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WIT.--I cannot imagine why we should be at the expense to furnish wit for succeeding ages, when the former have made no sort of provision for ours.--Swift.
WIT AND COMMON SENSE.--Fine sense and exalted sense are not half so useful as common sense. There are forty men of wit for one man of sense; and he that will carry nothing about him but gold, will be every day at a loss for want of readier change.--Pope.
WIT AND CONFIDENCE.--Wit gives confidence less than confidence gives wit.---Palmer's Aph.
WIT AND JUDGMENT.-Wit is brushwood, judgment tim. ber: the one gives the greatest flame, and the other yields the most durable heat; and both meeting make the best fire. -Overlung.
WIT AND JUDGMENT.--Less judgment than wit, is more sai] than ballast. Yet it must be confessed, that wit gives au edge to sense, and recommends it extremely.--Penn.
WIT AND JUDGMENT.--Wit lies most in the assemblage of ideas, and putting those together with quickness and variety wherein can be found any resemblance or congruity thereby to make up pleasant pictures and agreeable visions in the fancy; judgment, on the contrary, lies quite on the other side, in separating carefully, one from another, ideas wherein can be found the least difference, thereby to avoid being mis led by similitude, and by affinity to take one thing for another. --Locke.
WIT AND JUDGMENT.--Where judgment has wit to express it, there is the best orator.--Penn.
WIT AND JUDGMENT. — The nature of wit is to have its ope. ration prompt and sudden, and that of judgment to have it more deliberate and more slow: but he who remains totally silent for want of leisure to prepare himself to speak well, and he also whom leisure does no ways benefit to better speaking, are equally unhappy.--Montaigne.
WIT AND KINDNESS.—Witty sayings are as easily lost as the pearls slipping off a broken string; but a word of kindpess is seldom spoken in vain. It is a sced, which, eyen when dropped by chance, springs up into a flower.-Sigourney.
WIT AND PUNNING. —Punning is a conceit arising from the use of two words that agree in the sound, but differ in the
The only way therefore to try a piece of wit, is to translate it into a different language: if it bears the test, you may pronounce it true; but if it vanishes in the experiment, you may conclude it to have been a pun.
In short, one may say of a pun, as the countryman described his nightingale, that it is vox et præterea nihil, a sound, and nothing but a sound. --Addison.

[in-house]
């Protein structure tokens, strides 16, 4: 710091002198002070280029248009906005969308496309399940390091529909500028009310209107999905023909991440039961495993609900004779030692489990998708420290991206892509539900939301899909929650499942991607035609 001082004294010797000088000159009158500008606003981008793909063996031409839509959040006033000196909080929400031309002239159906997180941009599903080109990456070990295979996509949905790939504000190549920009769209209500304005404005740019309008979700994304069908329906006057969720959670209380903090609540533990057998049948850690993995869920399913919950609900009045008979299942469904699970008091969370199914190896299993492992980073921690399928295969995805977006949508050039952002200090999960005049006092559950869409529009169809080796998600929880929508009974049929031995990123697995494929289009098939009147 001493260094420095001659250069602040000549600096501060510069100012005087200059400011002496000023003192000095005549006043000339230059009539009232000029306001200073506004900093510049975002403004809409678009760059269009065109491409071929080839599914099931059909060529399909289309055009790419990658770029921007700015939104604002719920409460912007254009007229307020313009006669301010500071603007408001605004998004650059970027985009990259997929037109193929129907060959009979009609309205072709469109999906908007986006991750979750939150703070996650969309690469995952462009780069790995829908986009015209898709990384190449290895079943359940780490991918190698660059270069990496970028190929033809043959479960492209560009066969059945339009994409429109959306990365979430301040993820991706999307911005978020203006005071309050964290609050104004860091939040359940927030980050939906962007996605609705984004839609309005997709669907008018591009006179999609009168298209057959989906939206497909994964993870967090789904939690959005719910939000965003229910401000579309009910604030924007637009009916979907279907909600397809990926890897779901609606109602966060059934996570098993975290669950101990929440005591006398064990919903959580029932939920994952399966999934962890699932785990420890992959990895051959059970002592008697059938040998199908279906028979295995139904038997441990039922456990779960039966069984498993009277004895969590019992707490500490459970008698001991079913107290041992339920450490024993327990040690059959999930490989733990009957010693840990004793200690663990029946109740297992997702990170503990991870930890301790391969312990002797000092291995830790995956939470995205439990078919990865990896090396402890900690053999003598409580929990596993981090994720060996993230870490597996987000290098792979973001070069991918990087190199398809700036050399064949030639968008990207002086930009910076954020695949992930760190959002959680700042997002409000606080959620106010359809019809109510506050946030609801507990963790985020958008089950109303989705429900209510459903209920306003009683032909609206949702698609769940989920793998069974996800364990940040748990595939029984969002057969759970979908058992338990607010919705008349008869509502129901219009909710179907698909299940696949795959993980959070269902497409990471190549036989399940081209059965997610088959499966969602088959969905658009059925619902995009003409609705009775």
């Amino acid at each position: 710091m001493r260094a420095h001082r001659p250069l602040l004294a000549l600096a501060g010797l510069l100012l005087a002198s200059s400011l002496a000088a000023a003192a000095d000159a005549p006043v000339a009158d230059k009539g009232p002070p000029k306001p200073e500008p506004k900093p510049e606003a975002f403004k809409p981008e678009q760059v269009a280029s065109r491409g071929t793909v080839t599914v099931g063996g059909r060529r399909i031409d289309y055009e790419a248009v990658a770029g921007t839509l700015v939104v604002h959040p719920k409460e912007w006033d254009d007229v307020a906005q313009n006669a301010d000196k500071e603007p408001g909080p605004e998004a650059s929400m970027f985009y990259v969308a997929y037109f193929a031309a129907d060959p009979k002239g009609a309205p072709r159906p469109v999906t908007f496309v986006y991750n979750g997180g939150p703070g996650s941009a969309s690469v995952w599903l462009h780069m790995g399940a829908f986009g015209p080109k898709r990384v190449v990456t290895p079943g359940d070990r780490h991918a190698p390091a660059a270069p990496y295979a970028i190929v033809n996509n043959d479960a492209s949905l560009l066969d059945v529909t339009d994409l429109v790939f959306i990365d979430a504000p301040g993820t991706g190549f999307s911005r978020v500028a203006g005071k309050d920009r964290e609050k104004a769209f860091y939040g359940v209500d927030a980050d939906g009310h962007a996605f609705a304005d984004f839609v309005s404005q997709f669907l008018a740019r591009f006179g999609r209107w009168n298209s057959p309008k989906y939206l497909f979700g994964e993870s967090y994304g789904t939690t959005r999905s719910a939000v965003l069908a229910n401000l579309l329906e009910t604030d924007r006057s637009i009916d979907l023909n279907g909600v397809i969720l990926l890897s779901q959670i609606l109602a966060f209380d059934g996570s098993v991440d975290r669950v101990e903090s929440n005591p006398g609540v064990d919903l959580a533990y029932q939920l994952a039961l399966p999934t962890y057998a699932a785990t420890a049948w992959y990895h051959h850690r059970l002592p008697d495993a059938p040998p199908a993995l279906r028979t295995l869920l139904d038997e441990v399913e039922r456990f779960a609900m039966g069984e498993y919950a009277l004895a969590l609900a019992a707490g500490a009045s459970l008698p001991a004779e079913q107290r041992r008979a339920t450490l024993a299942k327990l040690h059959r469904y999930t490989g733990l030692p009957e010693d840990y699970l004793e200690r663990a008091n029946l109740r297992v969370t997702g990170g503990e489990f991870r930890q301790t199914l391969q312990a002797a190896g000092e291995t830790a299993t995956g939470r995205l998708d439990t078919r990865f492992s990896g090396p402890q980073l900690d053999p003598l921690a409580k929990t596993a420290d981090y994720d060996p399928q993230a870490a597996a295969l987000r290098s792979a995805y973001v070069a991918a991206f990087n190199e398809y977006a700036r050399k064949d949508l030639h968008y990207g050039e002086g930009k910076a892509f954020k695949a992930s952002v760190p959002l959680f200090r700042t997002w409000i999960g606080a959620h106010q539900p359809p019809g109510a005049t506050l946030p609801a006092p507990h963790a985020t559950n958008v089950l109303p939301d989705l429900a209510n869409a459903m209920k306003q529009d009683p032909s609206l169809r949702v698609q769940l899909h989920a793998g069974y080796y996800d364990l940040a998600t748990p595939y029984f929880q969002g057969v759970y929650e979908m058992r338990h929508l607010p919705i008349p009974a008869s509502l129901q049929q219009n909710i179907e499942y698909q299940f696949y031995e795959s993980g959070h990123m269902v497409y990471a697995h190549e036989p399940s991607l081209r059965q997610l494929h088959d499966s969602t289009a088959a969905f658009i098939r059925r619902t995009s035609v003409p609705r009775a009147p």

WIT AND WINE.—Spirit alone is too powerful for use. It will produce madness rather than merriment; and instead of quenching thirst, will inflame the blood. Thus wit, too copinsly poured out. agitates the hearer with emotions rather violent than pleasing: every one shrinks from the force of its oppression; the company sits entranced and overpowered ; all are astonished, but nobody is pleased.—Johnson.
WIT, MALICIOUS.—Wit loses its respect with the good, when seen in company with malice; and to smile at the jest which plants a thorn in another's breast, is to become a principal in the mischief.- Sheridan.
WIT, TRUE AND FALSE.—As true wit generally consists in the resemblance and congruity of ideas, false wit chiefly consists in the resemblance and congruity sometimes of single letters, as in anagrams, chronograms, lipograms, and acrostics : sometimes of words, as in puns and quibbles: and sometimes of whole sentences or poems, cast into the figures of eggs, axes, or altars.
Nay, some carry the notion of wit so far, as to ascribe it even to external mimicry; and to look upon a man as an ingenious person, that can resemble the tone, posture, or face of another.-Addison.
Wits. It is with wits as with razors, which are never so apt to cut those they are employed on, as when they have lost their edge.-Swift.
Wirs.—Some wits, like oracles, deal in ambiguities; but not with equal success; for though ambiguities are the first excellence of an impostor, they are the last of a wit. Young